Don't miss our weekly PhD newsletter | Sign up now Don't miss our weekly PhD newsletter | Sign up now

We have 14 Toxicology PhD Projects, Programmes & Scholarships for Self-funded Students in Liverpool






Liverpool  United Kingdom



All Institutions

PhD Type

PhD Type

All PhD Types



I am a self funded student

Toxicology PhD Projects, Programmes & Scholarships for Self-funded Students in Liverpool

We have 14 Toxicology PhD Projects, Programmes & Scholarships for Self-funded Students in Liverpool

A PhD in Toxicology involves in-depth research to the effect of different chemicals on the health of organisms, especially humans. You could be investigating the impact of these toxins or focus on finding treatments for them.

What’s it like to study a PhD in Toxicology?

If you’re planning on studying a PhD In Toxicology, you could be monitoring how different toxins affect the health and wellbeing of humans or carry out assessments for risks to public health. A PhD in Toxicology is a highly interdisciplinary subject and you’ll be required to interact with concepts from other STEM fields like Biology, Chemistry, Medicine or Pharmacy.

Some popular Toxicology research topics are

  • Cellular signalling
  • Cell damage
  • Cell death
  • Aquatic toxicology
  • Medical toxicology
  • Forensic toxicology

At the end of your PhD, you will have produced a unique piece of research which has significant impact in your field. You will be required to submit an 80,000-word thesis to be defended in an oral viva examination.

Like other STEM subjects, PhDs in Toxicology are advertised with a research aim attached. Some universities are open to applicants proposing their own research, however, we highly recommend that you talk to a potential supervisor about the scope of your research before you make a formal application.

In the UK, you might have to apply into an MPhil programme to begin with, however, you can upgrade to a PhD once your supervisor is convinced that your work meets certain expectations

Some elements of a Toxicology PhD call for laboratory rotations and teaching modules that are meant to equip you with certain transferable skills. You might be asked to take these classes in the first year of your study.

Entry requirements

To be able to do a PhD in Toxicology, an application must hold an Upper Second Class Bachelors degree in a relevant subject like Biology or Medicine. In some cases, a Lower Second-Class degree will also be accepted if you also hold a Masters with at least a Merit qualification.

Depending on where you study, you might also have to submit language test results to show that you’ll understand the course content.

PhD in Toxicology funding options

In the UK, a PhD in Toxicology is funded by the Medical Research Council (MRC). They offer fully funded studentships along with a monthly stipend. If you’re applying for a PhD with funding already attached, you’ll get guaranteed funding if you’re successful in your application. If you’re proposing your own project, you’ll have to be accepted into a university and then apply for funding separately.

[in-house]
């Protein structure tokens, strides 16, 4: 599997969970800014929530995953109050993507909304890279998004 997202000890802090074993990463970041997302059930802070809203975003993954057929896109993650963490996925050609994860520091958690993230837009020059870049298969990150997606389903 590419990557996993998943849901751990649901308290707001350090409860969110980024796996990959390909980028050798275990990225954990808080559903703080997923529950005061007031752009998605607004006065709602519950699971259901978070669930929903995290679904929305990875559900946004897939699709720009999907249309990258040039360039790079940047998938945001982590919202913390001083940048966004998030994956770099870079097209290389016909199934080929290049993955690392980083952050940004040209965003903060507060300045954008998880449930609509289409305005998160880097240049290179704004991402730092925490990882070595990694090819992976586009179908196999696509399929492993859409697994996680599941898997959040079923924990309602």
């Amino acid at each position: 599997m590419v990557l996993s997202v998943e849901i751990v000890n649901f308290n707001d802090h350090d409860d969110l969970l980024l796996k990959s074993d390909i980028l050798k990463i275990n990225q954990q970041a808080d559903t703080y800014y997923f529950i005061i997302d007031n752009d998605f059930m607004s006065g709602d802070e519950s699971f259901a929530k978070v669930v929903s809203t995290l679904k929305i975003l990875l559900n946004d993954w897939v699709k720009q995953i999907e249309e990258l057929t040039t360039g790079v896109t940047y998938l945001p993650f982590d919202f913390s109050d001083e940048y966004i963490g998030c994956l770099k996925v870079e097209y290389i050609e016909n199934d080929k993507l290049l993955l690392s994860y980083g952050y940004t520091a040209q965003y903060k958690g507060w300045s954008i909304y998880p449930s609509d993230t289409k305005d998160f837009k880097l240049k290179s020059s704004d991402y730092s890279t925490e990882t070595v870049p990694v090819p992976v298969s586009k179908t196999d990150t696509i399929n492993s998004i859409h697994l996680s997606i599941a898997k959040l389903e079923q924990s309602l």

PhD in Toxicology careers

Toxicology doctoral graduates usually go on to work in forensics, healthcare, pharmaceuticals and governments. If you wish to continue your research, you can think of working as a postdoctoral research fellow or in academia.

read more

Analysis of the role of liver sinusoidal endothelial cells in methotrexate-induced liver toxicity

Liver sinusoidal endothelial cells (LSECs) comprise approximately 50% of the non-parenchymal hepatic cells. They play a vital role in hepatic microcirculation and provide a physiological barrier to the movement of xenobiotics from the bloodstream to hepatic tissue. Read more
Last chance to apply

Unravelling NAFLD-Driven Cardiovascular Dysfunction: Insights from iPSC-Derived Cardiomyocytes and Hepatocytes

Liver disease accounts for 3.5% of all global deaths/year (~2 million people) and is the third leading cause of premature death in the UK with some of the highest hospitalisations in the country seen in areas of socioeconomic deprivation. Read more

Personalising cancer treatment with tumour evolution modelling using AI-based genomics biomarkers and PK/PD

Tumour heterogeneity is a major problem limiting the efficacy of targeted oncological therapies. Most advanced tumours eventually become resistant to the treatments, ultimately making the patient succumb to metastatic disease. Read more

Network-based predictive modelling of cardiovascular disease risk

The risk of cardiovascular disease (CVD) is orchestrated by multiple factors. QRISK models (currently QRISK3) have been used in the UK to estimate CVD risk within the next 10 years for individuals without CVD. Read more

Molecular characterisation of a novel transporter for the atypical antipsychotic clozapine

Schizophrenia is a severe psychiatric illness affecting about 24 million people worldwide. Schizophrenia can have a devastating effect on a patient’s life and is associated with increased mortality, with life expectancy reduced on average by 15 years compared to that of the general population. Read more

Assessment of matrix metalloproteinase 9 inhibitor for the treatment of severe skin-blistering adverse drug reactions using in vitro and ex vivo skin models.

Stevens-Johnson syndrome and toxic epidermal necrolysis are rare, immune-related, severe skin-blistering reactions which can be caused by a wide range of commonly administered drugs. SJS/TEN is characterised by wide-spread skin (epidermal) detachment and recent work in our lab has identified a number of potential molecular mechanism by which this could occur. Read more
  • 1

Filtering Results